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  • Fairbury News staff

Vagasky addresses council

Tom Vagasky speaks to the Fairbury City Council during public comment on Wednesday.

One of the men running for the office of Livingston County Sheriff appeared before members of the Fairbury City Council Wednesday evening.

Tom Vagasky introduced himself to the group, explaining he is married with kids who attend the Prairie Central school district. Vagasky, who is retired from Illinois State Police, feels the county has a drug problem and that more enforcement and proactive investigations are needed.

“I’m a big drug fighter,” Vagasky said. “In my career, that was my passion.”

Vagasky pointed to other issues such as child pornography and financial crimes targeting the elderly. He believes the Sheriff’s Department should be in the small towns throughout the county rather than spending time on the interstate.

“Presence deters crime.”

When asked about drug problems in the county, Vagasky said joining a task force is a win-win situation for cities and the county as he thinks the Livingston County Proactive Unit has not worked.

“You can’t have a drug unit with three guys,” Vagasky stated.

Vagasky is running for Livingston County Sheriff against Ryan Bohm for the Republican nomination in the June 28 primary election.

Also during Wednesday’s regular council meeting, City Superintendent Brett Ashburn told aldermen they need to hold committee meetings to discuss employee evaluations and the future of garbage removal in the city. The garbage discussion is planned for March 28 with a closed session regarding employee matters set for March 30. Both meetings will start at 6 p.m.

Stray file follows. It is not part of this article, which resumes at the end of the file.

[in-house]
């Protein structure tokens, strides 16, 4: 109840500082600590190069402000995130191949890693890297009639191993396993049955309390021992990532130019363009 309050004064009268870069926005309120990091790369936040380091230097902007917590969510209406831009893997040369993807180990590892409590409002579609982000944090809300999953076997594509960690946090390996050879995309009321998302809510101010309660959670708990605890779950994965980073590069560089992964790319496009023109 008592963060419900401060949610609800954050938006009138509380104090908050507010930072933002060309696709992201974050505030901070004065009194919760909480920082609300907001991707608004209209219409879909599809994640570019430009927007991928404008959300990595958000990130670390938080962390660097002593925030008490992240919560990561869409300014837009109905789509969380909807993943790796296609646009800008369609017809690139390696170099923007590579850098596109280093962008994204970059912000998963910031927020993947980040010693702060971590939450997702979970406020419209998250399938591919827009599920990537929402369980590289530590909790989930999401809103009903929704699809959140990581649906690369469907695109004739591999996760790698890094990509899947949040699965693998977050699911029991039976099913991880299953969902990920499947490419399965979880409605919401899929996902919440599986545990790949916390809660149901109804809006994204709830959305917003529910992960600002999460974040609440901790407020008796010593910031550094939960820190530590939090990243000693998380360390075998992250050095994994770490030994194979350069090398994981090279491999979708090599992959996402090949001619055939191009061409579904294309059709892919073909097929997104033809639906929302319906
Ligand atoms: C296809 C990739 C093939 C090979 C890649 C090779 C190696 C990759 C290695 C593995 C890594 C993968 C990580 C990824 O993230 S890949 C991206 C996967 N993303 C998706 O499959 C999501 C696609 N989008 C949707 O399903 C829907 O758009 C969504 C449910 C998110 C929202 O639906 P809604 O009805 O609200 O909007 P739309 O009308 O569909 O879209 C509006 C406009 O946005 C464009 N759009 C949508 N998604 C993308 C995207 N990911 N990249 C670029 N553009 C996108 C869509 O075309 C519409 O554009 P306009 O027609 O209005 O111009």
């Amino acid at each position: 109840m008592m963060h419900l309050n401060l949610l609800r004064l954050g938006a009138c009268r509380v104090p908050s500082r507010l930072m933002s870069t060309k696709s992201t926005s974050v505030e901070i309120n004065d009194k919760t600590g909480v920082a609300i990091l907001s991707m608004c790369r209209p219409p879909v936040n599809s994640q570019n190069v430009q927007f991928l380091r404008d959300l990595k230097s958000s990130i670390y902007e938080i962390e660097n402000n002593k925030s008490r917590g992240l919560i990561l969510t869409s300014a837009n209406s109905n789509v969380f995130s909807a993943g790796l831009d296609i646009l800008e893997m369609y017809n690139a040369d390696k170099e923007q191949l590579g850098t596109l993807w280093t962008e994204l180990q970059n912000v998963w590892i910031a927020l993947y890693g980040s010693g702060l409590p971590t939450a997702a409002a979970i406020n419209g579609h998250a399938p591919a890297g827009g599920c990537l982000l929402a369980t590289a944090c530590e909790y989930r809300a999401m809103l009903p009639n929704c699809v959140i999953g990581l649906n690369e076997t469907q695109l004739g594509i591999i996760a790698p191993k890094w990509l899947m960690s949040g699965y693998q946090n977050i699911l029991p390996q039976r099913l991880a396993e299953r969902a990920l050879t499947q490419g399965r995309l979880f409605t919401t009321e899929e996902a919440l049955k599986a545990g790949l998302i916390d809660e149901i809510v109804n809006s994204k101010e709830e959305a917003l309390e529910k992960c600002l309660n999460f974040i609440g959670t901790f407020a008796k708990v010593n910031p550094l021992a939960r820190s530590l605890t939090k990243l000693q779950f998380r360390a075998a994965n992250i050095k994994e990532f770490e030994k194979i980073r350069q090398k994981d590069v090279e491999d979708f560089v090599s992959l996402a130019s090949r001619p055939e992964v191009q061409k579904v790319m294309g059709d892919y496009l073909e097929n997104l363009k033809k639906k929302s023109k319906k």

City Clerk Nancy Widlacki gave a swim team update, noting she would like to start utilizing online resources for updates regarding meetings and cancelled events. Information is available by downloading the city app or by liking the city’s Facebook page.

Alderman Jon Kinate received a complaint about the old hospital recently.

“It’s always on the radar,” explained Superintendent Ashburn.

Though tearing down the old building could be the best option, that can be cost prohibitive. The city is open to grant funding or working with Prairie Lands Foundation. Kinate acknowledged it is a tough situation.

“I’ve looked into it many times,” he said.

A price quote of $2,400 for sound panels inside the council chambers at City Hall failed due to the lack of a motion. Mayor David Slagel said the city could install the panels to save money on labor.

“To me, if that’s what we are doing, let’s buy some $400 panels, let Martin put them up there and see what happens.”

Street Superintendent and Fire Chief Martin Steidinger reported the ladder truck is in service and they have used it for training, getting everyone used to it.

The consent agenda was approved, which included March 2 meeting minutes, cash report, check register and overtime report.

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